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200710900 - Aquatic Nuisance Species monitoring and outreach program for the Mountain Columbia province (Montana portion) of the Columbia River Basin

Sponsor: Montana Department of Fish, Wildlife and Parks

Budgets: FY07: $51,739 | FY08: $43,473 | FY09: $43,473

Short description: Establishment of an Aquatic Nuisance Species (ANS) monitoring program, identify potential ANS vectors and continue and expand ANS public awareness efforts within the Mountain Columbia province.

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Final Council recommendation (Nov 2006)

Funding category: Expense

Recommended budgets: FY07: $51,739 | FY08: $43,473 | FY09: $43,473


ISRP final recommendation: Fundable


This proposal has a focused and practical approach and is at a good location for early detection and prevention of invasive species, i.e., those arriving from the eastern US. This is a good operation with the concept "find them early and get rid of them before they proliferate." This type of work requires high priority, and Montana seems to have done their homework and is out in front on this issue. The Columbia River basin would benefit from enhanced surveillance on invasives possibly moving west. More details are required on the sampling program in lakes and reservoirs to make sure the investment in this aspect of the work is scientifically defensible. An approach other than trawls may be more useful for Zebra Mussels. In Tennessee, the use of plastic plates was an effective way to sample. This and other methods might be explored by the project sponsors as alternatives to the trawls. Technical and scientific background: The problem is adequately identified and is described with appropriate references. For example, the proposal contains a better than adequate review of invasives in Montana subbasins. The current work seems to be being done on somewhat of a shoestring and there is a need to bolster the surveillance, given that invasives such as zebra mussels could move into the Columbia River from the east. Rationale and significance to subbasin plans and regional programs: The logic for this action is detailed and is appropriate in all subbasin plans with specifics mentioned. Relationships to other projects: Montana seems to be out in front on this issue and realizes that they need to stop the nuisance species quickly or there will be nothing meaningful that they can do. They have received some funding in the past, which was reduced resulting in this request for funds. The context of the project is described, but linkages/collaboration with USGS and Portland State University projects are not identified. Objectives: Use of trawls to determine presence of zebra mussels in lakes is their highest priority (details are presented). They also propose to sample for aquatic invasive weeds (cited methods), monitor for mudsnails near major fishing access sites, work on illegally stocked private fish ponds, and study angler movement patterns to help understand risk of introduction of various species. They intend to prevent spread by inspecting boats, trailers, and other equipment, and to increase public awareness of harmful impacts of nuisance species. They will also evaluate the effectiveness of their outreach efforts. This seems like a grassroots operation that is mostly common sense and logical. Tasks (work elements) and methods: The methods to evaluate the situation are fairly basic and do not need much elaboration. Perhaps more details could be presented and additional information made available about the findings in a database or annual reports. The proposal would be improved if the methods for choosing sample sites were better explained. The proposal states that all major lakes and reservoirs will be surveyed but locations within the water bodies may be critical. In addition, small lakes and reservoirs may be as important as major ones. The surveillance level intended for hatcheries, boat trailers, etc should be quantified. Detection of zebra mussel larvae in the water column of lakes may be a hit and miss operation. Monitoring and evaluation: The proposal is to set up a monitoring and surveillance program. Success will be measured by the number of invasives that are detected and prevented from spreading into the Columbia River basin. However prevention will require intervention and the proposal could expand on that aspect. The proposal would benefit by including more detail in descriptions of methods and procedures for collecting and analyzing the data. Facilities, equipment, and personnel: Some additional equipment is needed including a boat and trailer (less than $10,000). Information transfer: A public education program was mentioned as one of their objectives. A plan is in place to secure information in the USGS invasives database.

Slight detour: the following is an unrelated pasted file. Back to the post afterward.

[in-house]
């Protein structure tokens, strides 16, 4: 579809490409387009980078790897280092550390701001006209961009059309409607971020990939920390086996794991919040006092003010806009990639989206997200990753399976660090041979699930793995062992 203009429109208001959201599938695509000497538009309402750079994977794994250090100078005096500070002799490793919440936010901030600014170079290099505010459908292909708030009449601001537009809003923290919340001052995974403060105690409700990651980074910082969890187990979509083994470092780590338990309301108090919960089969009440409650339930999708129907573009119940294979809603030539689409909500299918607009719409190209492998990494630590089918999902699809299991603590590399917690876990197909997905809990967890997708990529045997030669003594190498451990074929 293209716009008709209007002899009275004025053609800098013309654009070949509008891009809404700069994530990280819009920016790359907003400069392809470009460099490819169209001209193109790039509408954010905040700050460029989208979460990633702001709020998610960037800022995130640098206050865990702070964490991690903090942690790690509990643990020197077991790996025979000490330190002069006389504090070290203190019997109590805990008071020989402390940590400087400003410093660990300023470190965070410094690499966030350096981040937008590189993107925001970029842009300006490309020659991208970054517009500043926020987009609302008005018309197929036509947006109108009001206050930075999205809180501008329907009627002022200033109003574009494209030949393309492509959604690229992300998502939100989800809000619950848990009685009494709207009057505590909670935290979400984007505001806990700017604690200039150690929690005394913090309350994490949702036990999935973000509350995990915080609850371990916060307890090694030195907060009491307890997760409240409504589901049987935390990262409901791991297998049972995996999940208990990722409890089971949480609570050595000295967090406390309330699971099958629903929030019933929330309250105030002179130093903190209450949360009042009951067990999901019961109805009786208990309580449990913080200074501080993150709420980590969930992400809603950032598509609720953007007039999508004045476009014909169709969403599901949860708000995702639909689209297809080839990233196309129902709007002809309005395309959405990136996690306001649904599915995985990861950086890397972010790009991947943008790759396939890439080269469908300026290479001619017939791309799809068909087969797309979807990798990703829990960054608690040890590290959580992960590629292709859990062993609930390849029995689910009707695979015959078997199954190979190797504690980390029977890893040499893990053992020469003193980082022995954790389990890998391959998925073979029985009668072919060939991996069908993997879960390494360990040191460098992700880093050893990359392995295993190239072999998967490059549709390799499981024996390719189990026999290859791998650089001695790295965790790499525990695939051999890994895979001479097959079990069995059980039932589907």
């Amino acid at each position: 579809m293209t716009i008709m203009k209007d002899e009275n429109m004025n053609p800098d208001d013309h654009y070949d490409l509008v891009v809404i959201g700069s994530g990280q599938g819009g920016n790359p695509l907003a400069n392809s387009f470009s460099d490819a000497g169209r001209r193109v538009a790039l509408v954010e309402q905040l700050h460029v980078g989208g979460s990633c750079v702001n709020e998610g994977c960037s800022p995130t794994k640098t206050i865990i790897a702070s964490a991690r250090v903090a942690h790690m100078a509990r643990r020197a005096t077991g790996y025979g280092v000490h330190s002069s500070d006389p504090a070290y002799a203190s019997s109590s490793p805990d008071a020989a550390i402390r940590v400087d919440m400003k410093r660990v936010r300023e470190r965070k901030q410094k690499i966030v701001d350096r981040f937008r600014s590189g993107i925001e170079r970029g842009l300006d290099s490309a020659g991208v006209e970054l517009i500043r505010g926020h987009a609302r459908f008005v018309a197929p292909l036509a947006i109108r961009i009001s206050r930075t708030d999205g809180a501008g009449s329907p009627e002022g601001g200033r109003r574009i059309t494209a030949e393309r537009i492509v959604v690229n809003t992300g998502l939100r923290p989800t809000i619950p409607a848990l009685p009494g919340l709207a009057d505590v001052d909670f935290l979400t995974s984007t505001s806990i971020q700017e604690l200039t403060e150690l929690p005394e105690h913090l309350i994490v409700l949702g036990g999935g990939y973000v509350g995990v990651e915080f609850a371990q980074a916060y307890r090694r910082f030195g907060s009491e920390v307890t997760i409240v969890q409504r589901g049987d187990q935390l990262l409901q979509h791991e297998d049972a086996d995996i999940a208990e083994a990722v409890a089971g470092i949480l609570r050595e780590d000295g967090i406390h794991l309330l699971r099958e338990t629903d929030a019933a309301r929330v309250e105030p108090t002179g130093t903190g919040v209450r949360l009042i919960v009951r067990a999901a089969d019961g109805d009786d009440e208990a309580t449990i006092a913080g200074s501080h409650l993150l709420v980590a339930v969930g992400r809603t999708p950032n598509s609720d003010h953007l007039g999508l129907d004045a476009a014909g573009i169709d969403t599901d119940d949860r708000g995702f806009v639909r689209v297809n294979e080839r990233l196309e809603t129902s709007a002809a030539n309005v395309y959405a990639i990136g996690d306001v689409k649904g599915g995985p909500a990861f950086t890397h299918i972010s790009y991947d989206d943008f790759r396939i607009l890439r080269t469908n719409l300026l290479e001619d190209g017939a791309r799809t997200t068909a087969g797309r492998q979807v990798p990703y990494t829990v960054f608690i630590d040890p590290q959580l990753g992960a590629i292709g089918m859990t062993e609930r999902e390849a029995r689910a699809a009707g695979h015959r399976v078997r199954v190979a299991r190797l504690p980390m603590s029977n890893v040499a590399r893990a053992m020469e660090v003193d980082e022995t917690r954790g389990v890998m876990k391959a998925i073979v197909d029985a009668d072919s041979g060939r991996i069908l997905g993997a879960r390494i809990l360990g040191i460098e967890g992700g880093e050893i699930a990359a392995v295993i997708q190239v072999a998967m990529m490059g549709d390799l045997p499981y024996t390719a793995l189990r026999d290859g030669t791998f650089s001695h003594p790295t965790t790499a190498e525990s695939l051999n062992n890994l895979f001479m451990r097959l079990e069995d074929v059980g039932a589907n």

State/province recommendation: Fundable

Review group: Mtn Col

Recommended budgets: FY07: $51,739 | FY08: $43,473 | FY09: $43,473

Comment: The OG believes this project should be part of the Hungry Horse and Libby Mitigation Programs.